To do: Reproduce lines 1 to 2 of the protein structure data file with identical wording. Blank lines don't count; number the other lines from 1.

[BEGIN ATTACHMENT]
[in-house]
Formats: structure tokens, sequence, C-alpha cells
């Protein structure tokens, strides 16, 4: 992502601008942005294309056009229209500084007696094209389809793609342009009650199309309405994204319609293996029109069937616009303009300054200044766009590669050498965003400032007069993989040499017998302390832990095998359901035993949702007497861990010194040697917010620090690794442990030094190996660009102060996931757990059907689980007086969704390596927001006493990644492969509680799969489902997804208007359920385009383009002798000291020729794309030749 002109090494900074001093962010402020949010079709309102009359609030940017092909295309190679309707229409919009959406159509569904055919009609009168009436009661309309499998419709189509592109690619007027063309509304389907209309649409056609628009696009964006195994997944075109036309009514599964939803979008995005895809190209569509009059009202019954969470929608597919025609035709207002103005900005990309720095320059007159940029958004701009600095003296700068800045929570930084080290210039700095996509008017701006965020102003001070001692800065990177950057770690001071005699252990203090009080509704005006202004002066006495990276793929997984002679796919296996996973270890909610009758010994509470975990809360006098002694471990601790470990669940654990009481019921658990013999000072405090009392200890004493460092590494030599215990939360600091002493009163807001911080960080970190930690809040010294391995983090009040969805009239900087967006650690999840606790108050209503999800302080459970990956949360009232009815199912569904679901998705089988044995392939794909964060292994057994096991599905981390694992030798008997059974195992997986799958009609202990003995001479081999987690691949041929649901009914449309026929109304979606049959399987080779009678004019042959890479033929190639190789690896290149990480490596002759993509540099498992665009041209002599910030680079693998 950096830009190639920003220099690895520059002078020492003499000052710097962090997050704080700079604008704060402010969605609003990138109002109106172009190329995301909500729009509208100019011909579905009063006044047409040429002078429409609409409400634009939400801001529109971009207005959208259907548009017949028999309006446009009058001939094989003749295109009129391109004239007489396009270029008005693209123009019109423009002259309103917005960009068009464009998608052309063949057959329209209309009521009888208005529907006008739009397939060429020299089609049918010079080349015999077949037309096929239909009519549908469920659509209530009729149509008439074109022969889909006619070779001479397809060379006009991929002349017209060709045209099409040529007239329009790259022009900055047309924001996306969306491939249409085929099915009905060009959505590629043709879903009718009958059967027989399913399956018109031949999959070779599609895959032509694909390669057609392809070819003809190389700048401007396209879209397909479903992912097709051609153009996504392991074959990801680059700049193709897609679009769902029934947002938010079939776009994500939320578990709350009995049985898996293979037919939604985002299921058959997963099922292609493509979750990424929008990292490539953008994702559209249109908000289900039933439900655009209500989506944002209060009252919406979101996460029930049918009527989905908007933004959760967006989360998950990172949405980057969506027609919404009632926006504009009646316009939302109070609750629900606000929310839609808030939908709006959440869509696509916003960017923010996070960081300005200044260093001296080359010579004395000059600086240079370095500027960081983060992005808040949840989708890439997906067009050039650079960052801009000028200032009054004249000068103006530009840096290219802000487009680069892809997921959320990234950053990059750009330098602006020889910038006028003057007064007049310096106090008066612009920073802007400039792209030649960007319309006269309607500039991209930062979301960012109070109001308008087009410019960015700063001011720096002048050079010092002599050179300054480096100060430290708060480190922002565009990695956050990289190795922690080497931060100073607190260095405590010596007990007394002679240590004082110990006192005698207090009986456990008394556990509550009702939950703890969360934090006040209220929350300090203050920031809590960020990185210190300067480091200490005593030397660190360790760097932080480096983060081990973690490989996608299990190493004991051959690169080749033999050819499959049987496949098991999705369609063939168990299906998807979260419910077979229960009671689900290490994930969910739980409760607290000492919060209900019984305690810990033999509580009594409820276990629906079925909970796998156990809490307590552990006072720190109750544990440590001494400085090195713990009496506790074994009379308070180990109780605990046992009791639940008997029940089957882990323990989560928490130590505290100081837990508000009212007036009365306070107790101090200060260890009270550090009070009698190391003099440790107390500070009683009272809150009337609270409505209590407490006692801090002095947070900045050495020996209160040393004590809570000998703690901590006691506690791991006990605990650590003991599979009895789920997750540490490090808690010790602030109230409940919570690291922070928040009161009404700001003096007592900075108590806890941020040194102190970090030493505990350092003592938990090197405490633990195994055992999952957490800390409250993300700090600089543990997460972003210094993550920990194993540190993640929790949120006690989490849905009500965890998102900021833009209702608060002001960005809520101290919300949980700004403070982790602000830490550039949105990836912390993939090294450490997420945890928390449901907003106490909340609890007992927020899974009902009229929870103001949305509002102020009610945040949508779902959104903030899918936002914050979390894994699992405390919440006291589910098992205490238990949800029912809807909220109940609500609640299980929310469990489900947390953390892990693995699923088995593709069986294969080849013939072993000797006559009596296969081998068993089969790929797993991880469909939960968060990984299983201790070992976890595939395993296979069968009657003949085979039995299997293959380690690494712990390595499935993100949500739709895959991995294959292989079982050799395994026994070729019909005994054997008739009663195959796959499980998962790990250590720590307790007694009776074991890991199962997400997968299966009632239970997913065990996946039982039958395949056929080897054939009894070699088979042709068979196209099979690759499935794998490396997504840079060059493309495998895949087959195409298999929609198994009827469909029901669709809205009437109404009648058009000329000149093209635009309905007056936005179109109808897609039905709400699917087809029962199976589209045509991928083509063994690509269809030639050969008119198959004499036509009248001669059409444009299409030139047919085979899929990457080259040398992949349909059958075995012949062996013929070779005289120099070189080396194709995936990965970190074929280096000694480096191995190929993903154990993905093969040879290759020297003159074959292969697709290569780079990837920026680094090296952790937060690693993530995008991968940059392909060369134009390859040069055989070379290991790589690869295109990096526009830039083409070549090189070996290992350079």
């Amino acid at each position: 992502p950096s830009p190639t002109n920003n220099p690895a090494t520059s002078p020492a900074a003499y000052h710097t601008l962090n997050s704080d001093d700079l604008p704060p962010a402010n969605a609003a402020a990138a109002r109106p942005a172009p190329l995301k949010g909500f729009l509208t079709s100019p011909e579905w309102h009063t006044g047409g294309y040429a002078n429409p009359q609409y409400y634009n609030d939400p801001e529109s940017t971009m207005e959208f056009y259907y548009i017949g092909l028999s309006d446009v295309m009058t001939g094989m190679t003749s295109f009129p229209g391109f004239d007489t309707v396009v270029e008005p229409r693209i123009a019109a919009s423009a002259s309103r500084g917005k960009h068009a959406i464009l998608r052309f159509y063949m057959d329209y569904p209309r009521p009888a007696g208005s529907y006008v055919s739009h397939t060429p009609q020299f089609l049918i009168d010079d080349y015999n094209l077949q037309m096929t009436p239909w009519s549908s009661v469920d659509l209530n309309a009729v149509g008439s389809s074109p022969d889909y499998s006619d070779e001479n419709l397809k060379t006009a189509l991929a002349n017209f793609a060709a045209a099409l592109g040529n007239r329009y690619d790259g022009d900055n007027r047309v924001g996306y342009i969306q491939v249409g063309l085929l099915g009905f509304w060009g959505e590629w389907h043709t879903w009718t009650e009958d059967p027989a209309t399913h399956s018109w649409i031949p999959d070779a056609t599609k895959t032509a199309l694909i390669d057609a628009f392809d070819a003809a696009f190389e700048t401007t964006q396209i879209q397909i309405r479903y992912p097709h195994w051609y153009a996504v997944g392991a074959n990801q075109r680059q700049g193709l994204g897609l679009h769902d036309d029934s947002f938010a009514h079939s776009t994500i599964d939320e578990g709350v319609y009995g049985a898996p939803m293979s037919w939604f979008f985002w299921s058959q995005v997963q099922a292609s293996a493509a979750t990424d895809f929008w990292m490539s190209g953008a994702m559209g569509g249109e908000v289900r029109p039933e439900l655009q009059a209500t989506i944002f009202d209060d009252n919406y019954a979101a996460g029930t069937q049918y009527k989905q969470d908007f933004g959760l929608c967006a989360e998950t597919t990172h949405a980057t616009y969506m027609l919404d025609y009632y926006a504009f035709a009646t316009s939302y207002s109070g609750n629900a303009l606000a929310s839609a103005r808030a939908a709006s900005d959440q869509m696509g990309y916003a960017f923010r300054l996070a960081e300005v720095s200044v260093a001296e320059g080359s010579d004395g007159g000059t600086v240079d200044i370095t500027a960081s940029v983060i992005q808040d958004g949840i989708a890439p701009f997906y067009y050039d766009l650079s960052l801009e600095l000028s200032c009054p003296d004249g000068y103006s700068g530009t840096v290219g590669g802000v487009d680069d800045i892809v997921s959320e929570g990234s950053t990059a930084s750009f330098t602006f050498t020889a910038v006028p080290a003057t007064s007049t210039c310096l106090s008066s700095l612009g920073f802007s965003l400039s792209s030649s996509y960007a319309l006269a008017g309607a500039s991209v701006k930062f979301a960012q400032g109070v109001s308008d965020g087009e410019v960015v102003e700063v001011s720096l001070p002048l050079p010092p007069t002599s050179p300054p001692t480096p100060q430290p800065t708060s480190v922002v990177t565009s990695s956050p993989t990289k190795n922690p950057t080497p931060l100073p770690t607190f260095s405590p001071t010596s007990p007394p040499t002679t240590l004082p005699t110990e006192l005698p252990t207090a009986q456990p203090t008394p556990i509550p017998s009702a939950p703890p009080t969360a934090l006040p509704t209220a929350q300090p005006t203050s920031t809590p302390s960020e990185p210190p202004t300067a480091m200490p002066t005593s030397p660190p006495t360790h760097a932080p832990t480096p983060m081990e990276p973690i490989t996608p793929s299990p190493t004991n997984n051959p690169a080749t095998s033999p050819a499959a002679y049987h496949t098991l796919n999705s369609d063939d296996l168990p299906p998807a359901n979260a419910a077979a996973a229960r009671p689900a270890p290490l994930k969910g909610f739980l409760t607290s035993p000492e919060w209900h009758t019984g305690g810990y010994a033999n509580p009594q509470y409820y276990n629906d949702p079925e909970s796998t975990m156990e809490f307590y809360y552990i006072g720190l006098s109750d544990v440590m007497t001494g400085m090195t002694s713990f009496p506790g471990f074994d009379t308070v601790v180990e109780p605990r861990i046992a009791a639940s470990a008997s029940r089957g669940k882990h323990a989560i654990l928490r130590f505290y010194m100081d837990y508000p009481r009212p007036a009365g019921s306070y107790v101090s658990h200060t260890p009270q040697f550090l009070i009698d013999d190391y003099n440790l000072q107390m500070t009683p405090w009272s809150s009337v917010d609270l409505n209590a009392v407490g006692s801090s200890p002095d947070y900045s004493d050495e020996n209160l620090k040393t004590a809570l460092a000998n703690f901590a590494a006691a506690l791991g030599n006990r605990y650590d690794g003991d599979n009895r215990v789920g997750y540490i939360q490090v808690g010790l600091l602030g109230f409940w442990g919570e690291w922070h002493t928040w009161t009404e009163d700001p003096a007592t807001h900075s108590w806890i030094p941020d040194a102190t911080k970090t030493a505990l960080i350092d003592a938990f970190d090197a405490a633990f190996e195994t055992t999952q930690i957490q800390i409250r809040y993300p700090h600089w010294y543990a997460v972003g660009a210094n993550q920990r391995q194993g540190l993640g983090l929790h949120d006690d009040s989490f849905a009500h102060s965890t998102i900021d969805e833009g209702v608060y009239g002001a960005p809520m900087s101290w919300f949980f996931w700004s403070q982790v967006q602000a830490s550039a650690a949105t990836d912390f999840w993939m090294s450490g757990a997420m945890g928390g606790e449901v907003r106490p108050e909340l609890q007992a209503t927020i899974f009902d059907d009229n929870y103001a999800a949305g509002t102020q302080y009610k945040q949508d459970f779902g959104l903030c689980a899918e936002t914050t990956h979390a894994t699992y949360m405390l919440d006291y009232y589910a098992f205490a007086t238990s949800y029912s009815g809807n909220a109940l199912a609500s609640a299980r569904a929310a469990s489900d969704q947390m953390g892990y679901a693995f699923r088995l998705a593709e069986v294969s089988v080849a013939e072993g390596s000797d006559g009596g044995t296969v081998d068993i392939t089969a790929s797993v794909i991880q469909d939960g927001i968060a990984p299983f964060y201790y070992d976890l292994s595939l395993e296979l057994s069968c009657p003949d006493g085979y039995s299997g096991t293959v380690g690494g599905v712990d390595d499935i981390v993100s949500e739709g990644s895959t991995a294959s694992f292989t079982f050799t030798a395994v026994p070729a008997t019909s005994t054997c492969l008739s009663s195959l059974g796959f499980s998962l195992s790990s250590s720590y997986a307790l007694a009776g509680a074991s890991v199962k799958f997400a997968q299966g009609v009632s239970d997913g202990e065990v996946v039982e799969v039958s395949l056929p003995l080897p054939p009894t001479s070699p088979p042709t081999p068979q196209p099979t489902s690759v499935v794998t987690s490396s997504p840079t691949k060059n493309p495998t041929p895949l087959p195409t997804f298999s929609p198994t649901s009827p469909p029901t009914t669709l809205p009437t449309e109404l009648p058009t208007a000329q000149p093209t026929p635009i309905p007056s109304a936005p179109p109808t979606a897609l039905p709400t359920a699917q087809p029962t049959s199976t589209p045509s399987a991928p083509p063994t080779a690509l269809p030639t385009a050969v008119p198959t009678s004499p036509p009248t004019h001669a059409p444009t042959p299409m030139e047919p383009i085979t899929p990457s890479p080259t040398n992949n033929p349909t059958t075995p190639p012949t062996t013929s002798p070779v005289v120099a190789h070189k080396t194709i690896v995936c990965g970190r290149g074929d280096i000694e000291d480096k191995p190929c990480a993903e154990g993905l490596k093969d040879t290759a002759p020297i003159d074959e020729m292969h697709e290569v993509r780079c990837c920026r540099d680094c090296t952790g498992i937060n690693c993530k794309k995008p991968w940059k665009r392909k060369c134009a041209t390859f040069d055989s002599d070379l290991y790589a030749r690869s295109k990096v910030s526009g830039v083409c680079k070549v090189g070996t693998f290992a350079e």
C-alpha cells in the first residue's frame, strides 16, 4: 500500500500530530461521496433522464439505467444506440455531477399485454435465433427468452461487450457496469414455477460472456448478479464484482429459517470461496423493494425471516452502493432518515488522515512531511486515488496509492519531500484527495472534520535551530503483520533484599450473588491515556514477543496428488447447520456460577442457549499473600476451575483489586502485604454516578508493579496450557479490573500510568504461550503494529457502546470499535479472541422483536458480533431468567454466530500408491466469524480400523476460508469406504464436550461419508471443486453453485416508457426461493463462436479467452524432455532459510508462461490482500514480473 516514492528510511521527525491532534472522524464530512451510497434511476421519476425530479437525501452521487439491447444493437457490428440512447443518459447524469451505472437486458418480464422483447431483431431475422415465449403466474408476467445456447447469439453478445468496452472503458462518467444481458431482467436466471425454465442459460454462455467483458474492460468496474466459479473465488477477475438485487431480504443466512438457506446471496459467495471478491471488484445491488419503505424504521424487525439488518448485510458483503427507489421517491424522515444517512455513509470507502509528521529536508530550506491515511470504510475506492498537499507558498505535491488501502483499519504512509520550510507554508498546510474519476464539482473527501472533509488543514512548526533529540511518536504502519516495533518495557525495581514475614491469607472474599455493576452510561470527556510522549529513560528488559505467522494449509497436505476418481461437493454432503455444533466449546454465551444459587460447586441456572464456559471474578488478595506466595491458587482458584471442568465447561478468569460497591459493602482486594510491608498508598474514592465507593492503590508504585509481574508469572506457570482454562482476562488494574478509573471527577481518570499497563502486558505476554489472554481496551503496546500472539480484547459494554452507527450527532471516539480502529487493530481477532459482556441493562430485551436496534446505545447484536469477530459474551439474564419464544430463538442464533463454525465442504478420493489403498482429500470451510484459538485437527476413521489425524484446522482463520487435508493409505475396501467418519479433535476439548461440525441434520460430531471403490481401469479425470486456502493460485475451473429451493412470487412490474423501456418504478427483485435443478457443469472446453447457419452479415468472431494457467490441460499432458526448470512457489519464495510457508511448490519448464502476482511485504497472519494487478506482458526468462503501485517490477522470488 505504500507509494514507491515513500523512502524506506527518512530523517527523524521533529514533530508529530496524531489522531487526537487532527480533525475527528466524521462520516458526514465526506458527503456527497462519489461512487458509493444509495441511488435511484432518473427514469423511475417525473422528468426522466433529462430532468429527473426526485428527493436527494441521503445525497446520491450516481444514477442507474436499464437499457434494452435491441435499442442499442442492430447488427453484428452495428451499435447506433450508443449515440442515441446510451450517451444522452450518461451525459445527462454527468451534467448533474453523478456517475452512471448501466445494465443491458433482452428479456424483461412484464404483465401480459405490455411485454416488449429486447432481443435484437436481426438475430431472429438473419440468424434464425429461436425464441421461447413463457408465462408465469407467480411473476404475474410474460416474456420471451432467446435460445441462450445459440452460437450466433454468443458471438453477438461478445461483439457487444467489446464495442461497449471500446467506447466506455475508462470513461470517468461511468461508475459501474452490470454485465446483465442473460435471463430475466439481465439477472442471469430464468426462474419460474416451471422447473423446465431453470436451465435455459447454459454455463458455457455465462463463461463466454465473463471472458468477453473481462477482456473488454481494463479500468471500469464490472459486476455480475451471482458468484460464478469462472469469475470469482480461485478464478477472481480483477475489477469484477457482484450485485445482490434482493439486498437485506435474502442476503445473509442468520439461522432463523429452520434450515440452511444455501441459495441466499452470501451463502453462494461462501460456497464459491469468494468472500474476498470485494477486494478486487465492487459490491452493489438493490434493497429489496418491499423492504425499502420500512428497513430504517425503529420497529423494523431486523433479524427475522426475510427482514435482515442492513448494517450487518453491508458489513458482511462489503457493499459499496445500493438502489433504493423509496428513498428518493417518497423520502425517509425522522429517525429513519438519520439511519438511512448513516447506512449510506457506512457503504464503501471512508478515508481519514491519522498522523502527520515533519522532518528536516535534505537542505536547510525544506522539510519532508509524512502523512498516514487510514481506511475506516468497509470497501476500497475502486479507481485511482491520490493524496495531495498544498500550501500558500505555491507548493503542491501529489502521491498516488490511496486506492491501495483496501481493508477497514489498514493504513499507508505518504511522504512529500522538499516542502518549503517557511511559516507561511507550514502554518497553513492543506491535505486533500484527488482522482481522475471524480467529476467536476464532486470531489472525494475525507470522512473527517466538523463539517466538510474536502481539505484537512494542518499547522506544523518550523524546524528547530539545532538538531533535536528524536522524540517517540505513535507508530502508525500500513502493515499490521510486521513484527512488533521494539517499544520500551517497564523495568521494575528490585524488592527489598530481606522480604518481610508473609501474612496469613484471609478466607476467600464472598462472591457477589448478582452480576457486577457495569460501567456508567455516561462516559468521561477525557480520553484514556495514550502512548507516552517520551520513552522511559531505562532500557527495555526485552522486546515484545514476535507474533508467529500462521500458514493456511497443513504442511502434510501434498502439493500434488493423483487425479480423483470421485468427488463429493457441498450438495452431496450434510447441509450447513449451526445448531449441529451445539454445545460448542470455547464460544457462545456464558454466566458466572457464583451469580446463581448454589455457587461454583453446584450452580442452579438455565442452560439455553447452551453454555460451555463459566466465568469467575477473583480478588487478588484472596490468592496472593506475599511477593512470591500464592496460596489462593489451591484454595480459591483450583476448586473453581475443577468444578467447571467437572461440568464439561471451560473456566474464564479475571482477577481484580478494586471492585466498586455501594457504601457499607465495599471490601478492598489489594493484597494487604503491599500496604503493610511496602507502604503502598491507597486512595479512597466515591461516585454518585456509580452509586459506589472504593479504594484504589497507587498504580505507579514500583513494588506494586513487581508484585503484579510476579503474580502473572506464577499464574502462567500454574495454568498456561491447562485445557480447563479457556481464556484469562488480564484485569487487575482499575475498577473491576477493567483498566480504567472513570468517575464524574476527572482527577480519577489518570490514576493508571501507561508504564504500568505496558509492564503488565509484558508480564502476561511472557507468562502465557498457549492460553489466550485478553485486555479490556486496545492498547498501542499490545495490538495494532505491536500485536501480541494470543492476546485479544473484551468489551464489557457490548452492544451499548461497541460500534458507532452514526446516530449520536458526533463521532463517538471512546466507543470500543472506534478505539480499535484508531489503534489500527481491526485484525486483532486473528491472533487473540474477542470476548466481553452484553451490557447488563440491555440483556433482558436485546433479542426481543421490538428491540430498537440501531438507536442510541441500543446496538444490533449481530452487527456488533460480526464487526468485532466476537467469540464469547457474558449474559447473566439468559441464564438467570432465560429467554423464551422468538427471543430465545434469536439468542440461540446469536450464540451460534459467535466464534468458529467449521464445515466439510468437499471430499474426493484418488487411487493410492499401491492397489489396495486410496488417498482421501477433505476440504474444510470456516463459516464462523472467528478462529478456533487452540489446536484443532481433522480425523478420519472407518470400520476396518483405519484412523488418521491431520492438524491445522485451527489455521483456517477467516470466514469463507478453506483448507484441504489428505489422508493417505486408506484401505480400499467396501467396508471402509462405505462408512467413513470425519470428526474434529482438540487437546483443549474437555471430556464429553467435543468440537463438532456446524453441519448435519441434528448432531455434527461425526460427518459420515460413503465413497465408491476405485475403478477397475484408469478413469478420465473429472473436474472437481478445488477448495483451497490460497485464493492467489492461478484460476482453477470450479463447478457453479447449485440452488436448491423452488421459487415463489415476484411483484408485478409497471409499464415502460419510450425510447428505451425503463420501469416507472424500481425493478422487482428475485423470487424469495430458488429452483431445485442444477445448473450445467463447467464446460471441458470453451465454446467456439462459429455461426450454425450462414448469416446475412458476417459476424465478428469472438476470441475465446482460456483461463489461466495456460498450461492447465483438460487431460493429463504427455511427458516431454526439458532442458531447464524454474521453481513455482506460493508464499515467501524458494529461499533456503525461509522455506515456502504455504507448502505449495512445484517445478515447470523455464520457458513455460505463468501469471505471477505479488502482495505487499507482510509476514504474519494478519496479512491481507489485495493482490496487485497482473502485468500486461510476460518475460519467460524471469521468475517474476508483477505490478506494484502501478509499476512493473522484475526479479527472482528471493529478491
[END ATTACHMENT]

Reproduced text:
[in-house]
Formats: structure tokens, sequence, C-alpha cells